Finding a Green Alternative to Vinyl Resin Coatings

Project ID: 8835
Principal Investigator: David Tordonato
Research Topic: Repair and Maintenance
Funded Fiscal Years: 2015, 2016 and 2017
Keywords: coatings, aging infrastructure, vinyl resins,

Research Question

Is it possible to identify or develop a coating product which would provide the advantages of a vinyl resin without the high VOC levels? Reclamation specified coatings must meet all Federal standard VOC regulations of 450 g/L, materials containing less than 250 g/L would allow use in California and 100 g/L or less would meet the most strict air quality requirements (southern California). The Army Corps of Engineers is interested in finding a possible substitute for vinyl resins to reduce VOC emissions as well as their reliance on a single product type for impact resistant gate coatings.

Need and Benefit

Vinyl resin coatings were utilized by the Bureau of Reclamation (Reclamation) and are currently used by the Army Corps of Engineers as a coating system that can achieve a 30-50 year service life in a majority of immersion service conditions. These coatings were commonly used by Reclamation on gates and other equipment which required a durable coating that could stand up to frequent UV exposure and immersion service. Vinyl resins rely on high fractions of VOC-containing solvents which pose health and safety and environmental concerns. The 1992 EPA VOC regulations placed a limit on the amount of solvent that coatings were allowed to contain which severely limited vinyl resins from use. The Army Corps of Engineers is the only organization that still uses these coating systems, but must maintain an exemption in order to apply the coating. The Army Corps of Engineers funded a company to develop a vinyl system using acetone as the carrier, unfortunately this product was not successful. In 2009, Dow Chemical discontinued the production of vinyl resins there is concern that these materials may become difficult to obtain in the future. Reclamation has used epoxies and cycloaliphatic epoxies as a replacement, but they chalk and degrade in UV light over time. Epoxy coatings are generally fairly brittle and cannot withstand impact damage. Another problem with epoxy coatings is that they slowly absorb water and the corrosion resistance decreases with time, whereas the vinyl resins provide excellent barrier protection over the life of the coating.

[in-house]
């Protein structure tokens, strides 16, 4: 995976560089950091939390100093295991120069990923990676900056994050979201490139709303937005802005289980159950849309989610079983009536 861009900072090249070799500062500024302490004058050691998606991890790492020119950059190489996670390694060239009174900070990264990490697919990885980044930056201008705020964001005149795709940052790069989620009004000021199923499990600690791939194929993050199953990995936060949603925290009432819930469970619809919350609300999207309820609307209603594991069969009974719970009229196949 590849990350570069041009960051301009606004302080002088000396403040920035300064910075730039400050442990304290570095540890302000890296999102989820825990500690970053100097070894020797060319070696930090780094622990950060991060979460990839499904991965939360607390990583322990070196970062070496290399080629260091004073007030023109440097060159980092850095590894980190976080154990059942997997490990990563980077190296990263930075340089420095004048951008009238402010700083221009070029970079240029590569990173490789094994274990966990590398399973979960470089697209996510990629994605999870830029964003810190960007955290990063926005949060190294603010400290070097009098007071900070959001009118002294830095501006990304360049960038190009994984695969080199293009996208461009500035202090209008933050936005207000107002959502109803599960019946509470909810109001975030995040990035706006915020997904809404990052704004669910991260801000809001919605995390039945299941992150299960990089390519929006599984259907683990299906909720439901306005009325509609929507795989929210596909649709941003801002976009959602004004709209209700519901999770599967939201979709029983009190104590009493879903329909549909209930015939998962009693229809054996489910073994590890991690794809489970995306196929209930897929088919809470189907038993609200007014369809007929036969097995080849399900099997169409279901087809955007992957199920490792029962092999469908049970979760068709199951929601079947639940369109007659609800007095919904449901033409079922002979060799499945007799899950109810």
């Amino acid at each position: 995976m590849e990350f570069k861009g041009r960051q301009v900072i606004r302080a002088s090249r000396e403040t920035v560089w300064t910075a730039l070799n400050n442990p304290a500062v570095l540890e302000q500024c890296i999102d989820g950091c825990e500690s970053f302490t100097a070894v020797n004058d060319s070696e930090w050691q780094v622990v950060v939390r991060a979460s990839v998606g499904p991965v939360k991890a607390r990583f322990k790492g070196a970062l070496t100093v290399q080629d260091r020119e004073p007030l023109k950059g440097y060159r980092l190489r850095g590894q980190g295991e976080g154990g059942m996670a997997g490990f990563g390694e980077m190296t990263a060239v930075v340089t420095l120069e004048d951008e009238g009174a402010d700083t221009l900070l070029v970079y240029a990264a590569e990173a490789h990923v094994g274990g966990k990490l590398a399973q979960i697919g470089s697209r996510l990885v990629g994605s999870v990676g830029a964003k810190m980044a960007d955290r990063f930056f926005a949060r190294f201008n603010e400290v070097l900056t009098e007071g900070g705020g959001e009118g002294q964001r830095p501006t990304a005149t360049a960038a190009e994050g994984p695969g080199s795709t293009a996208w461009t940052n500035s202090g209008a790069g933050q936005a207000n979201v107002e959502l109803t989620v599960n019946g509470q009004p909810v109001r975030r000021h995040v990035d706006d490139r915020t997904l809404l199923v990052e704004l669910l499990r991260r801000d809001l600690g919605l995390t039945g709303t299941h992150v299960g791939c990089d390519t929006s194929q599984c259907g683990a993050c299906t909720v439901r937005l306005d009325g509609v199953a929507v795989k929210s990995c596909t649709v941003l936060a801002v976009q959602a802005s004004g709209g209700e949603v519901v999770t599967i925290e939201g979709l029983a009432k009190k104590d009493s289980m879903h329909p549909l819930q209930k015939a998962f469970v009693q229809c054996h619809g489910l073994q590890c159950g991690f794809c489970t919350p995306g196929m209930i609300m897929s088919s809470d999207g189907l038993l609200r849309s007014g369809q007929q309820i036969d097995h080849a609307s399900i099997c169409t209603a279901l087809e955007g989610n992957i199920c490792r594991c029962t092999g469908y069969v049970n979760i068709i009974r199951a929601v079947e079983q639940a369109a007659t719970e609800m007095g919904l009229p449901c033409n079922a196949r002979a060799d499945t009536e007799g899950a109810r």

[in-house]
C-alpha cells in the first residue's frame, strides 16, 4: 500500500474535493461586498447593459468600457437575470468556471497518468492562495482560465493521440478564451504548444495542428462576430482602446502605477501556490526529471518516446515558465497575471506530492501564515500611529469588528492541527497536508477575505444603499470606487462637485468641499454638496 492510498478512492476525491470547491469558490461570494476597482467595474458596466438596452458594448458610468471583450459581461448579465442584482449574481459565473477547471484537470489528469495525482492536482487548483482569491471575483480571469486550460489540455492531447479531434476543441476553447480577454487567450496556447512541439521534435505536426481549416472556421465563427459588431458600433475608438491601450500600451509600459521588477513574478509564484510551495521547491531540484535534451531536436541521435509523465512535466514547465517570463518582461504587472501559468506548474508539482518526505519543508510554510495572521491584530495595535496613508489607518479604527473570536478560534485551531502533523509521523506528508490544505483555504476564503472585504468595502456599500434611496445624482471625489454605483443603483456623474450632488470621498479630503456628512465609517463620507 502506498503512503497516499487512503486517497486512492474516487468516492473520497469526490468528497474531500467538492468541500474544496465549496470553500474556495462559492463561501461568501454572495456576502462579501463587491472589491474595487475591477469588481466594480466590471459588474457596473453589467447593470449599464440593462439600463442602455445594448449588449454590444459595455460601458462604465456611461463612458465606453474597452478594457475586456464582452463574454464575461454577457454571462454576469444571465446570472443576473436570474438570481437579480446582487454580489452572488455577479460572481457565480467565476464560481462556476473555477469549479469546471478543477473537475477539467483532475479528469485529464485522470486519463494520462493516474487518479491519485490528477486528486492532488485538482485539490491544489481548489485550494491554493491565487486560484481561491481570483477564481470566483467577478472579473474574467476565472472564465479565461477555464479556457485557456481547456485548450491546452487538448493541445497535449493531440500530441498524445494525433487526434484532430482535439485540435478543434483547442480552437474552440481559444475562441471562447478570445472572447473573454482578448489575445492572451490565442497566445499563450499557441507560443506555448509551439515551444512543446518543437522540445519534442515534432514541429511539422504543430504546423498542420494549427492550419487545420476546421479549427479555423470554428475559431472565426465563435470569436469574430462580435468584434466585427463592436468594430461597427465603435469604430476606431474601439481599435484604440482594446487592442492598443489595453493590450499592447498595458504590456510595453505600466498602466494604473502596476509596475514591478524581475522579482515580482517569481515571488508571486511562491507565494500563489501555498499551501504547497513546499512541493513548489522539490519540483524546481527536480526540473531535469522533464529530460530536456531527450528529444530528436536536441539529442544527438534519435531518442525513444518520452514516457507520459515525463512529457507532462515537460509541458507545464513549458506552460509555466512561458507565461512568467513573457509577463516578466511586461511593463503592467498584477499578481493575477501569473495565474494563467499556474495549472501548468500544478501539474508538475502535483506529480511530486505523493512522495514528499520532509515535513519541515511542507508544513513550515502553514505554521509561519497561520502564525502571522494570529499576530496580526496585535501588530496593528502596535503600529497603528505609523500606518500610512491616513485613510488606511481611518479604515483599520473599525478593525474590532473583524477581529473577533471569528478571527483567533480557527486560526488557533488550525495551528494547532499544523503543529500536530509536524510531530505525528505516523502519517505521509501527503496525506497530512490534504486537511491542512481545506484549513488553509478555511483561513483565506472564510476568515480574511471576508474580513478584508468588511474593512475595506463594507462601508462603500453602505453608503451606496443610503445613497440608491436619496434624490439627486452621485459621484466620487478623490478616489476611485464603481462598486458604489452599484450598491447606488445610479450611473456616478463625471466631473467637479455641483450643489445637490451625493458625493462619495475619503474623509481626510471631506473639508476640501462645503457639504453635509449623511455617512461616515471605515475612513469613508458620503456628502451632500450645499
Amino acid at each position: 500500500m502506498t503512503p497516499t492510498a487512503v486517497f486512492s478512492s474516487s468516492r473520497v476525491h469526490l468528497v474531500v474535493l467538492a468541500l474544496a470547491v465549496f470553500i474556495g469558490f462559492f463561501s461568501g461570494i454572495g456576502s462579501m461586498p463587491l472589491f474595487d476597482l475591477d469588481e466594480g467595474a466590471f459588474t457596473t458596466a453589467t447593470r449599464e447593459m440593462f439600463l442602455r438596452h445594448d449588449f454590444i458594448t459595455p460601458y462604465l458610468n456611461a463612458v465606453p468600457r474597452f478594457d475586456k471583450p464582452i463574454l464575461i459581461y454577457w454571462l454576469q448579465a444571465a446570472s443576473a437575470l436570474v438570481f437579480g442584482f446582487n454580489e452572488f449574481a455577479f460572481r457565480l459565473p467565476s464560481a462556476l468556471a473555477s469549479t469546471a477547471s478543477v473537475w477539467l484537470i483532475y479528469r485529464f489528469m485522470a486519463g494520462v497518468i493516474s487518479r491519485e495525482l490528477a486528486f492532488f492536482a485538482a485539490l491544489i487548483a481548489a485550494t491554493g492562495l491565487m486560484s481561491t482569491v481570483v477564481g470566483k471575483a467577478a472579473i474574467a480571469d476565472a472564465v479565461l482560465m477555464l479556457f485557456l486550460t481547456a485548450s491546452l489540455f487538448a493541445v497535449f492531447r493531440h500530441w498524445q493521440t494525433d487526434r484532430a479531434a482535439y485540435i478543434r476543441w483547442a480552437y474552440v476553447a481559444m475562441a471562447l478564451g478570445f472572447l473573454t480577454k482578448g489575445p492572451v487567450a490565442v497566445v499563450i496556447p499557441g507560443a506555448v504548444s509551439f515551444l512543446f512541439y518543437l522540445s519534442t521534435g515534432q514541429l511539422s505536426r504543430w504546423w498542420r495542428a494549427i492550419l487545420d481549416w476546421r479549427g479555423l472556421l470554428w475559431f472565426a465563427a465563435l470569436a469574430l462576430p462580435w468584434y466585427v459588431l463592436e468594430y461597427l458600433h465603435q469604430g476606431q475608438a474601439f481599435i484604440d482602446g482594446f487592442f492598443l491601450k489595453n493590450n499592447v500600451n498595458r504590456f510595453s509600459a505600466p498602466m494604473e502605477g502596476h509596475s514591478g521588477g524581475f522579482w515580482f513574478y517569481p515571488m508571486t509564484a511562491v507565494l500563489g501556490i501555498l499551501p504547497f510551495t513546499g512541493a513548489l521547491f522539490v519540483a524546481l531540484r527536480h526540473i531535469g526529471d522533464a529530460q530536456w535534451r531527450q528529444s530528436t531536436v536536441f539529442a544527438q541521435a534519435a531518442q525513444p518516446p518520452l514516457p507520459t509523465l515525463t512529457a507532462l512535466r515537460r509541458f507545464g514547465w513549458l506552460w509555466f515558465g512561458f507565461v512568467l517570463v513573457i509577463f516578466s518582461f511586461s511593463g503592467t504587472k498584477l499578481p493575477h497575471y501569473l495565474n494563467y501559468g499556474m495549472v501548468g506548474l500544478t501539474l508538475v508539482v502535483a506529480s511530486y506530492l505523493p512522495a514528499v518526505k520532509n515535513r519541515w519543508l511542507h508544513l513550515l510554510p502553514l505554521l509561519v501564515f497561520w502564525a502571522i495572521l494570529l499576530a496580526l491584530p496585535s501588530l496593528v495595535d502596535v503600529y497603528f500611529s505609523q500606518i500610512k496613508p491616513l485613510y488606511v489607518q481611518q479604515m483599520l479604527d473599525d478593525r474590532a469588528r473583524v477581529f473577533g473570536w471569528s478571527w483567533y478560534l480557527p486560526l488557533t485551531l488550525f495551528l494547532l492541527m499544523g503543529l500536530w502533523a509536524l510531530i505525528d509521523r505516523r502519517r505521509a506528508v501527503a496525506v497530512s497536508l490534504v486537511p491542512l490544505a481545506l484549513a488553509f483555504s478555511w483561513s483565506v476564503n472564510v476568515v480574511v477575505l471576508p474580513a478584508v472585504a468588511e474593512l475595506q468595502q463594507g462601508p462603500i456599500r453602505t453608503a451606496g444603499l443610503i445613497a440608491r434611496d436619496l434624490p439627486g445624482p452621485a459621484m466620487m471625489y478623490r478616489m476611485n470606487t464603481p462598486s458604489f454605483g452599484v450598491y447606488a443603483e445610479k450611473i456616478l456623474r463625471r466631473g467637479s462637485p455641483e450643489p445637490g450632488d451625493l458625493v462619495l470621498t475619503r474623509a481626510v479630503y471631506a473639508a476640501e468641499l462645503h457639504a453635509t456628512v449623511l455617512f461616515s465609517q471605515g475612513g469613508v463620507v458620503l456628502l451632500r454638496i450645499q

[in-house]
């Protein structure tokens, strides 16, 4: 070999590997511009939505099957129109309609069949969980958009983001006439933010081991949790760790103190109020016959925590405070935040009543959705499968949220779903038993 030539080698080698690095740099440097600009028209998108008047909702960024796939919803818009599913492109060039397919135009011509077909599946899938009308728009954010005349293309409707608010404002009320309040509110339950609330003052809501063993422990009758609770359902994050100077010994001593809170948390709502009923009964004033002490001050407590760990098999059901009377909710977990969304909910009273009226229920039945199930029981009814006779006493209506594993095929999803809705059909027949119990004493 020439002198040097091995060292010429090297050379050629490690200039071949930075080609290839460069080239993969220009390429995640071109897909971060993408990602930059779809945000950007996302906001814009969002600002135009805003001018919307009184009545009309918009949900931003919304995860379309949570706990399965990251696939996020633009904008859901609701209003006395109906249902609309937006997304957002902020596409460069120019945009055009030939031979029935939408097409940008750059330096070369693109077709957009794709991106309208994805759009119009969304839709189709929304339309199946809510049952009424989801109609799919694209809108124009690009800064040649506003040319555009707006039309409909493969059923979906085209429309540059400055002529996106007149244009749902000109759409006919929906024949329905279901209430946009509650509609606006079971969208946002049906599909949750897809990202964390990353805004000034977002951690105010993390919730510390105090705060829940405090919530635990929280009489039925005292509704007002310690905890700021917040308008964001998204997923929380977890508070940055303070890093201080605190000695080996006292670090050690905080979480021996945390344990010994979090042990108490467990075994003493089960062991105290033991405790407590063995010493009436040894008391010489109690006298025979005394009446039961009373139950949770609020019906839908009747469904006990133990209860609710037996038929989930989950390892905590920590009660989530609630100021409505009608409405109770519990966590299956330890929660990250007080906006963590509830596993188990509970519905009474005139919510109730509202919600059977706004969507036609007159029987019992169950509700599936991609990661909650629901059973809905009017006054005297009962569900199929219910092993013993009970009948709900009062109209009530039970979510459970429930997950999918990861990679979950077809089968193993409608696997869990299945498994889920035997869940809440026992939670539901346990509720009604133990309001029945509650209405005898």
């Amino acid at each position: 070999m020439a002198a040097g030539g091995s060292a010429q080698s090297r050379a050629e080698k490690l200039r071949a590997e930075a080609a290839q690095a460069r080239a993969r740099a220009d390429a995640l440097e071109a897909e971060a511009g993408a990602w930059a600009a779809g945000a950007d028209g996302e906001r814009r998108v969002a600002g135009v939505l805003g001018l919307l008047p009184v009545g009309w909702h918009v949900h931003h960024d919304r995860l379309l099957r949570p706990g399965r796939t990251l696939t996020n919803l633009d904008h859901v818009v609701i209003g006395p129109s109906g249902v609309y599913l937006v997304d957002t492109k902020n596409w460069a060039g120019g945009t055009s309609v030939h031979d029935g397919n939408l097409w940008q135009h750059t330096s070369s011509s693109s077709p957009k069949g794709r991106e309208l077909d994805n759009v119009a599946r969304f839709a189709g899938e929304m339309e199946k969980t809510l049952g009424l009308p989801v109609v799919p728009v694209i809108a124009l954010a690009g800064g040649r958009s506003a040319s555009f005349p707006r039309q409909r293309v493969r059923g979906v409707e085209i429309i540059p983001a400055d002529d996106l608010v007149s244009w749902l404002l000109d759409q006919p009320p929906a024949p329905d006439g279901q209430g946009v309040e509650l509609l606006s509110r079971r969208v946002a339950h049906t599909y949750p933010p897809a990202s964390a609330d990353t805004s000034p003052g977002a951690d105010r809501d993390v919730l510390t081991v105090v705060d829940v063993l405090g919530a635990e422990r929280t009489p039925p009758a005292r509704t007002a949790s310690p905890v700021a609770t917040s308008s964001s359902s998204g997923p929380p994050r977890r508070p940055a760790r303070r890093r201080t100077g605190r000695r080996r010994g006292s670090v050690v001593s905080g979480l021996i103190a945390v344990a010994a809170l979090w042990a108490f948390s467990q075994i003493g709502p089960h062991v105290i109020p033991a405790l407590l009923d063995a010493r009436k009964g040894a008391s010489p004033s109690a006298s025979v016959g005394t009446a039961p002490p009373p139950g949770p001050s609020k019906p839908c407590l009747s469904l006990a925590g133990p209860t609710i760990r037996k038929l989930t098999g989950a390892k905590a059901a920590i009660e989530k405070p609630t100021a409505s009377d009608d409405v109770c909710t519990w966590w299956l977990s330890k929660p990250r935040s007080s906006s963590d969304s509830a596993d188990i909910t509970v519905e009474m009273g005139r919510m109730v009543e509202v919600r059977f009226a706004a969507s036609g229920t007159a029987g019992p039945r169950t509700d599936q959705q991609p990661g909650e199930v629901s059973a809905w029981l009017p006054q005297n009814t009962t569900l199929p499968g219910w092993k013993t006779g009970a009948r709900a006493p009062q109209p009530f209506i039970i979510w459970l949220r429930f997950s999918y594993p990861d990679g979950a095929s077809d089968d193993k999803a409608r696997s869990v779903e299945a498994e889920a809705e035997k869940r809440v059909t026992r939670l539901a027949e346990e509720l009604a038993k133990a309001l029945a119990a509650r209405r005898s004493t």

Existing coatings in use by Reclamation are inferior to vinyl resin coatings for fluctuating immersion especially where the structure is subjected to impacts. For example, epoxies chalk when exposed to UV light and aliphatic polyurethanes, acrylics, and polysiloxanes don't hold up well in long term immersion. Fluoropolymers are very expensive, must be baked on, and aren't typically specified for immersion service. A green replacement for vinyl resins could significantly reduce a coating's life cycle cost and VOC emissions. Coating maintenance costs are projected to increase in the coming years as the legacy coatings reach the end of their service lives and begin to require replacement. Any potential replacement materials will have a projected lifespan that is much shorter (15 years vs 30+ years) than the material being replaced.

Contributing Partners

Contact the Principal Investigator for information about partners.

Research Products

Bureau of Reclamation Review

The following documents were reviewed by experts in fields relating to this project's study and findings. The results were determined to be achieved using valid means.

Finding a Green Alternative to Vinyl Resin Coatings (final, PDF, 2.1MB)
By David Tordonato, Bobbi Jo E. Merten, Allen Skaja
Research Product completed on September 30, 2018

This research product summarizes the research results and potential application to Reclamation's mission.

Finding a Green Alternative to Vinyl Resin Coatings (final, PDF, 144KB)
By Dave Tordonato
R&D Bulletin completed on September 30, 2019

This bulletin summarizes the research results and potential application to Reclamation's mission.

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Last Updated: 6/22/20